Report: TV Helps Build Valuable Looking Skills

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Report: TV Helps Build Valuable Looking Skills

NEW YORK—A report released Monday by NYU's Center For Media Studies has found that television, accused by experts of diminishing children's attention spans and discouraging them from interacting with others, can actually help children as young as six months develop essential looking skills.

Children sharpen their looking skills with a 27-inch Sony Trinitron.

"In a study of over 5,000 children nationwide," the report read, "those who watched cartoons for three hours had vastly increased looking capacities when tested the next day, compared to children who were encouraged to play sports and board games with other children for the same three-hour period. Staring and gazing skills were also markedly higher."

Data gathered in the study also indicated that visual-reception skills acquired at an early age tend to become lifelong assets.

"Extensive testing of adults who grew up in homes without television showed that such adults had difficulty staring blankly at things for longer than a few seconds," Center For Media Studies director Dr. Edward DeGaetano said. "They frequently shifted their gaze and focus around the testing environment, often engaging others in the room in conversation and generally making a lot of disruptive noise and movement. Television-enriched adults, however, could sit and look at anything: a spot on the ceiling, a fire-alarm box, a stack of magazines on a table."

"And even when the non-television-enriched adults could manage to look at a magazine," DeGaetano said, "rather than deep-focus on the cover, they would open it and start restlessly looking at words and turning the pages."

The NYU study is seen as a major victory for television advocates.

Report: TV Helps Build Valuable Looking Skills

"Fifty years ago, U.S. children were ranked almost dead-last worldwide in looking skills," said child-development expert Dr. Sandy Wexler. "The past five decades have witnessed remarkable progress in that area, so much so that U.S. children now lead the world. Students in supposedly progressive nations like Sweden and France score far lower than Americans in standardized looking tests."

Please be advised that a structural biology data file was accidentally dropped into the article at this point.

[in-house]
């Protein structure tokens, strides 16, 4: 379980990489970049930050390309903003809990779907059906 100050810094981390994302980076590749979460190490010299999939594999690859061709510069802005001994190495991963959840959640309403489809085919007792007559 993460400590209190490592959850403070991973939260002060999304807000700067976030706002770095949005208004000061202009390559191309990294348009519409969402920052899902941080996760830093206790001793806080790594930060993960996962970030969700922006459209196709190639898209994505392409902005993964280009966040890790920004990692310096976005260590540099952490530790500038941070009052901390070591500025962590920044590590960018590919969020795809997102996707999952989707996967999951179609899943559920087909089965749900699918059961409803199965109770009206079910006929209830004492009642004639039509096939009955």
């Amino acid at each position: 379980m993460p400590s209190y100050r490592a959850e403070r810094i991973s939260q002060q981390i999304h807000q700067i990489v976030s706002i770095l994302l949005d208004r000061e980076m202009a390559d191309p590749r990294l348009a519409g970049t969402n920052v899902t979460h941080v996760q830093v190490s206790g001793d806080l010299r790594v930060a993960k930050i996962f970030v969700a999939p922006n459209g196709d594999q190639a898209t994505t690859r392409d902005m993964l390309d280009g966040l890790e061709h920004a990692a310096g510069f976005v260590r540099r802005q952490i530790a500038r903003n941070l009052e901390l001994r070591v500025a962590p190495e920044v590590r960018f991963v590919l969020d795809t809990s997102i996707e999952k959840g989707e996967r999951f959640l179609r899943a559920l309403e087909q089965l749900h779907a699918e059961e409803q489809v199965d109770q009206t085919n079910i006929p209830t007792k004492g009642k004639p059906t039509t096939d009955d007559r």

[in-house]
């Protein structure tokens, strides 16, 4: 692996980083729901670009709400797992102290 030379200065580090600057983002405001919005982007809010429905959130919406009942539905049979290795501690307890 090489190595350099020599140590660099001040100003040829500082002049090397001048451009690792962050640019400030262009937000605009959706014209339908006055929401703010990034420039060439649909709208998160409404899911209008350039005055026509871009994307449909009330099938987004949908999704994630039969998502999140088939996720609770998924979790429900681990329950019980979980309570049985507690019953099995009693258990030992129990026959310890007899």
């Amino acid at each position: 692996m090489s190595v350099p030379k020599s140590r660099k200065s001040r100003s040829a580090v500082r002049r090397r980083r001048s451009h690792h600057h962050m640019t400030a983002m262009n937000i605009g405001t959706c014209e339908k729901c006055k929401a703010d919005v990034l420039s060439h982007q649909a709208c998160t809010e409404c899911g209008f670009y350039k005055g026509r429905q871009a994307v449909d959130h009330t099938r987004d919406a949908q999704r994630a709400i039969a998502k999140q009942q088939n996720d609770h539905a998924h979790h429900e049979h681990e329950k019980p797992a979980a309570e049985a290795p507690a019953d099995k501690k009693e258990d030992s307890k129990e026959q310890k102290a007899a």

Wexler pointed to TV as the primary reason for the improvement, along with increased media attention, including the best-selling 1977 book Why Johnny Can't Look and NBC's early-'80s "How To Watch Television" public-service announcements.

"These 30-second spots starring zany comedian Lenny Schultz left no ambiguity in the minds of children who viewed them about how to properly watch television," Wexler said.

President Clinton praised the nation's children for their looking prowess at a press conference Tuesday. He also announced the launch of a $1 billion "Looking Good, America!" initiative designed to provide impoverished children with badly needed televisions.

"Far too many of our economically disadvantaged young people," Clinton said, "have nothing better than outdated black-and-white sets, dating back to the '80s or even '70s, to look at."

The president concluded with the sad tale of Beckley, WV, 10-year-old Nicholas Mullins, who, according to Clinton, gets all of his television from "a 1982 black-and-white Zenith TV with a 13-inch screen, an antenna fashioned from a coathanger and aluminum foil, and an unpredictable vertical hold."

"Child-development statistics tell us that Nicholas will probably do no better than graduate from high school looking at a third-grade level," Clinton said. "If we cannot give Nicholas a better chance in life, then we as a nation have failed him."

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